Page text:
Augmenting your IDE with Developer Tools
Download PDF Version
Why third party developer tools are important.
The question of whether or not to augment your out-of-the-box IDE with third party developer tools often leads to heated discussions. There seem to be two flavors of developers: those who work in a plain vanilla IDE (such as Visual Studio) and never install any third-party developer tools, and there are others who may install all manner of additional tools to augment their developer environment. If you’re in the former group, you may be interested to know why your peers have decided that plain vanilla isn’t good enough.
A third-party developer tool is an add-in that lives inside the host IDE and provides additional functionality – something you can’t get from the host IDE. The add-in typically offers significant improvement over existing features. There are add-ins that boost efficiency gains (more code in fewer keystrokes, refactoring tools, etc.) and increase code quality (find and fix defects, consolidate duplicated code, etc.). There are also add-ins that tighten the feedback loop (continuous testing, color swatches, etc.), allowing you to see the impact of a code change much faster than you would using the plain vanilla IDE.
If the improvement offered by the dev tool is sufficiently relevant to the developer population at large, that feature is likely to be rolled into a future version of the host IDE. So in this regard, working in an IDE loaded with the best third-party dev tools is like living in the future. Based on historical precedent, that future seems to be about 2 - 6 years away.
One reason for the time lag is the release cycle. A host IDE tends to be a behemoth of code, with hundreds of thousands of test cases that take days to run on multiple machines. Release cycles for IDEs tend to be every two-to-three years. Release cycles for add-ins tend to be every six months or less.
Another interesting comparison is response time for fixing defects and implementing suggestions. This is an area where smaller companies tend to produce more impressive results than the larger companies behind the IDEs. I know of add-in devs who have implemented feature requests within hours of receiving them and fixed bugs on the same day they were reported. To my knowledge this doesn’t happen in any other area of software development.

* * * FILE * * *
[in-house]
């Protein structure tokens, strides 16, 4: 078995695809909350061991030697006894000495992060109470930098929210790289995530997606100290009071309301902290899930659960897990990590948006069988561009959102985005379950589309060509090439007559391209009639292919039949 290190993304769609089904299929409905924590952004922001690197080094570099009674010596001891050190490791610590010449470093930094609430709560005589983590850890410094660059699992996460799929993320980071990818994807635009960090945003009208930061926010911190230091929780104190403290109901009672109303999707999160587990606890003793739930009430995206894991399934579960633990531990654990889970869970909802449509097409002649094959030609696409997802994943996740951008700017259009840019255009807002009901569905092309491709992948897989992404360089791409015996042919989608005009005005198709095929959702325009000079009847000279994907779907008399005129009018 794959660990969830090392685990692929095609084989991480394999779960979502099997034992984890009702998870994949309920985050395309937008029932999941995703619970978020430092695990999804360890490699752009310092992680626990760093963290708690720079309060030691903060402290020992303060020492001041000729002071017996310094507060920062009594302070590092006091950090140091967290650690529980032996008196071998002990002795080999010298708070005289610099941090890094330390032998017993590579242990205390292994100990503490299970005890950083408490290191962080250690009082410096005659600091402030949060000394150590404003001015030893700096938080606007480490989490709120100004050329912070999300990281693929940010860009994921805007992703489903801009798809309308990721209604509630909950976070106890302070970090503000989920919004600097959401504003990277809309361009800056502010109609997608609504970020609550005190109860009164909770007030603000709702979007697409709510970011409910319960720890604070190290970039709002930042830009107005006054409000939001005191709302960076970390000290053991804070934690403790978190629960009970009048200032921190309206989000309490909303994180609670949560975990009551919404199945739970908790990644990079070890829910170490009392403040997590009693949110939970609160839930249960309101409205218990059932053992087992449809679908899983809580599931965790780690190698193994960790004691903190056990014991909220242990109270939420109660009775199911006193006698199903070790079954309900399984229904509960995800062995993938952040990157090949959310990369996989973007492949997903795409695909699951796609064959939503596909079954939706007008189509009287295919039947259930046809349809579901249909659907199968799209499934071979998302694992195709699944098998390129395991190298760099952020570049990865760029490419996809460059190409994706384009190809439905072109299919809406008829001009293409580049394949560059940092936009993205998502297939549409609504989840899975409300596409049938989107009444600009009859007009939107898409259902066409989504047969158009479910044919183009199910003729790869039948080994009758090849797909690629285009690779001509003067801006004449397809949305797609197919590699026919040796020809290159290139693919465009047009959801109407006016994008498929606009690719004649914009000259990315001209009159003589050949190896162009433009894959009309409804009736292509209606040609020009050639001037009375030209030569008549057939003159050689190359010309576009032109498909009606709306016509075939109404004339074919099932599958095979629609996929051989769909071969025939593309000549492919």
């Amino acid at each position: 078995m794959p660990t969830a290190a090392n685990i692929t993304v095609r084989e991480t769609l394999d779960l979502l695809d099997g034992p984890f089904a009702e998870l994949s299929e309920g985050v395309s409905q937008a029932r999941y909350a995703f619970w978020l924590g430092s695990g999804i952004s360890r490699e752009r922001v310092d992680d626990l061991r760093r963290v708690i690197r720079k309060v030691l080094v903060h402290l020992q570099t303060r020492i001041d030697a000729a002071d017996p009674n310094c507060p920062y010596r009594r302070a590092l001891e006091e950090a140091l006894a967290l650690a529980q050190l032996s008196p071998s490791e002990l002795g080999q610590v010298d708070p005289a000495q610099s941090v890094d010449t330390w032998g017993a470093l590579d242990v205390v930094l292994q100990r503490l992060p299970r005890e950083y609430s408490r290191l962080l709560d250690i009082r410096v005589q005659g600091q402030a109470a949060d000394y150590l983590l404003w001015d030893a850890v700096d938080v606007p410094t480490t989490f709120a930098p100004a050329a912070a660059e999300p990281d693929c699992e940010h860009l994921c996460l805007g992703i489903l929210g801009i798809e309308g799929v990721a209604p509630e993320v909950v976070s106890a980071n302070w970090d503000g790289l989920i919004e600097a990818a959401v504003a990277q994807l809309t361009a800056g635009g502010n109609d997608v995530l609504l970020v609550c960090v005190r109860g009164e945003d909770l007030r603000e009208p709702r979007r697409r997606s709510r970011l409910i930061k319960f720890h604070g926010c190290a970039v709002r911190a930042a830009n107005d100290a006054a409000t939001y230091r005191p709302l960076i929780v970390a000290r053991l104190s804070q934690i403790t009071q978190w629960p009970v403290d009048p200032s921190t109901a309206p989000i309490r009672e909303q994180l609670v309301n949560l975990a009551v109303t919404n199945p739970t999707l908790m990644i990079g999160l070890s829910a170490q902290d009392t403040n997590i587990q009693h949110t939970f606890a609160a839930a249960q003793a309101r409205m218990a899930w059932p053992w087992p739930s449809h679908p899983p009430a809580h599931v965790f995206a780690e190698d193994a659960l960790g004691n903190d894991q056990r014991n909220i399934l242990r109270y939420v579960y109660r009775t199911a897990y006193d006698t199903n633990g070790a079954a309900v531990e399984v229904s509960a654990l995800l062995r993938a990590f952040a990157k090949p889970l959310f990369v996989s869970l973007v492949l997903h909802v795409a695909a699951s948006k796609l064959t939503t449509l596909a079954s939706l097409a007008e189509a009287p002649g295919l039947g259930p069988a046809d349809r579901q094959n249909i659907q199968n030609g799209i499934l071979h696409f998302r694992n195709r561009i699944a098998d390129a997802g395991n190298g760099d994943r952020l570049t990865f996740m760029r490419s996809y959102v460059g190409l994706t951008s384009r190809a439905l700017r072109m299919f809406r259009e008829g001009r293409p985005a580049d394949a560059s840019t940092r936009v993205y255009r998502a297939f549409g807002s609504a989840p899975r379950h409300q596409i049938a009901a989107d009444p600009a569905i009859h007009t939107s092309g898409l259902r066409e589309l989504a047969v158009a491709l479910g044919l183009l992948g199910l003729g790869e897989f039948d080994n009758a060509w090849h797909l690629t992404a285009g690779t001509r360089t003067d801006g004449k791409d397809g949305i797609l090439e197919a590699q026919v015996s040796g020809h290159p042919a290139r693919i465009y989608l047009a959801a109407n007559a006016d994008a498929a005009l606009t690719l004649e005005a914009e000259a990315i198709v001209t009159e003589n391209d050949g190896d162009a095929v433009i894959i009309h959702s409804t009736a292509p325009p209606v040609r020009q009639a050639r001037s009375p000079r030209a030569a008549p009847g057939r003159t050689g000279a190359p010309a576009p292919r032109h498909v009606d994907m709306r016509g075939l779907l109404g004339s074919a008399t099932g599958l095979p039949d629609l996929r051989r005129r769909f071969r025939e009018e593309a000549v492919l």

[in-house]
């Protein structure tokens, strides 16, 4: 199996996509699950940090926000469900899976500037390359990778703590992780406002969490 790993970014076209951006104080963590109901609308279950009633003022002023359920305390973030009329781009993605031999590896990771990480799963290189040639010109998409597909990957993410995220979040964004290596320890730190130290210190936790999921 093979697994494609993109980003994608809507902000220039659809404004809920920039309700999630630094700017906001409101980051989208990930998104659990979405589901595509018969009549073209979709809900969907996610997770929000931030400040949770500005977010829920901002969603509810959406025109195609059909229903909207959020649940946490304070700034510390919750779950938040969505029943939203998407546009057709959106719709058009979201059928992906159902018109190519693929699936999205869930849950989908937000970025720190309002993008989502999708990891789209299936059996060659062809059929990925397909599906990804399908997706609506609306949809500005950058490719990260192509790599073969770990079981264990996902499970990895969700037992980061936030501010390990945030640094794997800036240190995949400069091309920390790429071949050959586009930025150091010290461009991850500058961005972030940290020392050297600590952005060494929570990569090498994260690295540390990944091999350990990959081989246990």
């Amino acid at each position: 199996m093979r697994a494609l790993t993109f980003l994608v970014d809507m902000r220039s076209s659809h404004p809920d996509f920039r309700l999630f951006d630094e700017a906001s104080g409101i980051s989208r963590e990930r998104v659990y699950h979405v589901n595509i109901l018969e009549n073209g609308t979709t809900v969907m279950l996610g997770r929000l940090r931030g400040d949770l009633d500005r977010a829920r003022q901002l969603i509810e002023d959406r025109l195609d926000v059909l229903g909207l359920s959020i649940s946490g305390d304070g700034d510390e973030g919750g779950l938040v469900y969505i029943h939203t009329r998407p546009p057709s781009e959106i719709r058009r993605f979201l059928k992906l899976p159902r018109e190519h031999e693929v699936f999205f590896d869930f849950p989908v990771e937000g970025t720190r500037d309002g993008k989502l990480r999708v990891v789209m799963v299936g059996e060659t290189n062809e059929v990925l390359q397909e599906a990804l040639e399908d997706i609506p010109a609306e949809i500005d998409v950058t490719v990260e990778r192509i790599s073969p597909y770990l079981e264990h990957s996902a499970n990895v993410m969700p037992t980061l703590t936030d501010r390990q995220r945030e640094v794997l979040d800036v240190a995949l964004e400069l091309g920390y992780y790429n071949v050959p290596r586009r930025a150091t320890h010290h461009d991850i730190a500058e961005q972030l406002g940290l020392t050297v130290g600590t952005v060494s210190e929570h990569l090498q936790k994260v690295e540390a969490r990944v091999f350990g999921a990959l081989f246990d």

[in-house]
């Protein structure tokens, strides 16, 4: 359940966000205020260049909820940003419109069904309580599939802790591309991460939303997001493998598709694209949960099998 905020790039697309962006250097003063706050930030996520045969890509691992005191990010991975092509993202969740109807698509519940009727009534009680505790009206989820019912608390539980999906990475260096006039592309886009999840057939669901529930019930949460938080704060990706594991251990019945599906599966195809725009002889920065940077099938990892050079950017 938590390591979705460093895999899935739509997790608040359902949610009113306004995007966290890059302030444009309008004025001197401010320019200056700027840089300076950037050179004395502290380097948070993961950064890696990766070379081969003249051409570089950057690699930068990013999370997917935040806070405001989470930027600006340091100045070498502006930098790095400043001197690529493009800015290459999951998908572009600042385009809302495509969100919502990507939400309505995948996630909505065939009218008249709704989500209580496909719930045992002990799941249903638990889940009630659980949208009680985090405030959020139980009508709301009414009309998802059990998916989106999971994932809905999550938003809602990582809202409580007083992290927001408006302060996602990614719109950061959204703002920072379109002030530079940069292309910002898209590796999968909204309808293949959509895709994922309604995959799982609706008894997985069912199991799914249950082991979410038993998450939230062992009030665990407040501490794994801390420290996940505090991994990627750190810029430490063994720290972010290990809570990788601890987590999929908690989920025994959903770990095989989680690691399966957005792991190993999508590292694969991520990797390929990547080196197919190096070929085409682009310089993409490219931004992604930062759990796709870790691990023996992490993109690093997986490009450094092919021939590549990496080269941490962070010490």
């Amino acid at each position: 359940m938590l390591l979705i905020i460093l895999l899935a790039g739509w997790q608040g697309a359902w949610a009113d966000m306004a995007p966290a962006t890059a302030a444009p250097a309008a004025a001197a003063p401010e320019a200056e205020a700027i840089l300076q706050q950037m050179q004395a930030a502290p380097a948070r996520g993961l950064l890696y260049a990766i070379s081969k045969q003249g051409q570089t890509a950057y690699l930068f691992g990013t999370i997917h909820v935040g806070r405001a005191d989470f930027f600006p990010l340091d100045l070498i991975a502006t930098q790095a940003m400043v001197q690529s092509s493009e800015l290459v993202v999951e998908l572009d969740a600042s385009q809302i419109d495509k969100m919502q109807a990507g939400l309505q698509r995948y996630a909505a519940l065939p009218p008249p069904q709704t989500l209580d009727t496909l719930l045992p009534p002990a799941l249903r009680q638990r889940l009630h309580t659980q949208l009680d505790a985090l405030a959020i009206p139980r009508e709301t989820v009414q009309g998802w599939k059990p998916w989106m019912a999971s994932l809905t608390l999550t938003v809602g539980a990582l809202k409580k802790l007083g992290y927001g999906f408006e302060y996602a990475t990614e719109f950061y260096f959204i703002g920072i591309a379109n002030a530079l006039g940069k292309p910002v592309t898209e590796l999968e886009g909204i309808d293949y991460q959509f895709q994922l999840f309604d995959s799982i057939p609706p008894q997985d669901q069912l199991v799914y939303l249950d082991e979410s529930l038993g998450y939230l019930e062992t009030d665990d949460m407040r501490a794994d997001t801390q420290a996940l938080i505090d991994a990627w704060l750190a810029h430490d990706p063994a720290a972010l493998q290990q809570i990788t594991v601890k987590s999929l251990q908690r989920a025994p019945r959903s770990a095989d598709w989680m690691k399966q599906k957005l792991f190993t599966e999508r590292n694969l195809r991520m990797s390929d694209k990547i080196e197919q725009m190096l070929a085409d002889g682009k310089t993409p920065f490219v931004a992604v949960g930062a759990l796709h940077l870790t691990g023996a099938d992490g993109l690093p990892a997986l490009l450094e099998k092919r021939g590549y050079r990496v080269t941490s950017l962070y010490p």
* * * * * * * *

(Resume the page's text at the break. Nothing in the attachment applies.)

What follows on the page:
Because of the frequent release cycle and the highly responsive nature of developer tool vendors, early adopters have an opportunity to more directly influence the future than devs working only in a plain vanilla IDE.
There is also a competitive advantage to consider. A developer working with advanced tools can more readily find defects in code created by their plain vanilla peers. Or that developer can work much faster or think at a more abstract level, focusing more on design and implementation challenges and less on the mechanics of actually writing the code. Developers working with advanced tools tend to check-in higher quality code.
So a developer who chooses to work with third party tools is likely to be someone who values high quality code, efficiency, speed, and having control over the future. There may also be environmental aspects where a competitive advantage over peers yields important perceived benefits.
Of course, here at DevExpress we are certainly not unbiased in this issue. We make and market the best IDE productivity enhancement in the .NET developer space: CodeRush. Not only that, but we use CodeRush itself to help develop CodeRush; our development team are strong believers in the productivity gains provided by the tool, as well as the capabilities it offers to write cleaner, more understandable code, to support our testing efforts to produce quality software. Features such as code issue detection and the code duplication and consolidation mean that the CodeRush code is more stable, robust, and performant than it would otherwise be.
So what makes a plain vanilla IDE dev stay with only the out-of-the-box experience? Reasons include company policy, limited resources, or simply not knowing advanced tools are out there. If you’re a plain vanilla IDE dev and you’re interested in evaluating the benefits of early adoption, you need to understand why you aren’t using more advanced tools like CodeRush to write code, and counter appropriately and proactively (e.g., effect change to the company policy or research third-party tools).
A rich add-in market is important. The more devs you have creating add-ins for a host IDE, the greater the diversity. Diversity is an essential ingredient to producing unexpected, sometimes amazing innovation. Great innovation will almost always be incorporated into the host IDEs of the future, but that innovation is ready to be experienced today with CodeRush. The impact is this: even plain vanilla IDE devs eventually benefit from a diverse add-in market. A rich add-in market effectively crowd-sources the R&D for future versions of the host IDE, which accelerates the advancement of IDE tech. And that’s good for all of us.
Download CodeRush: Free Evaluation Version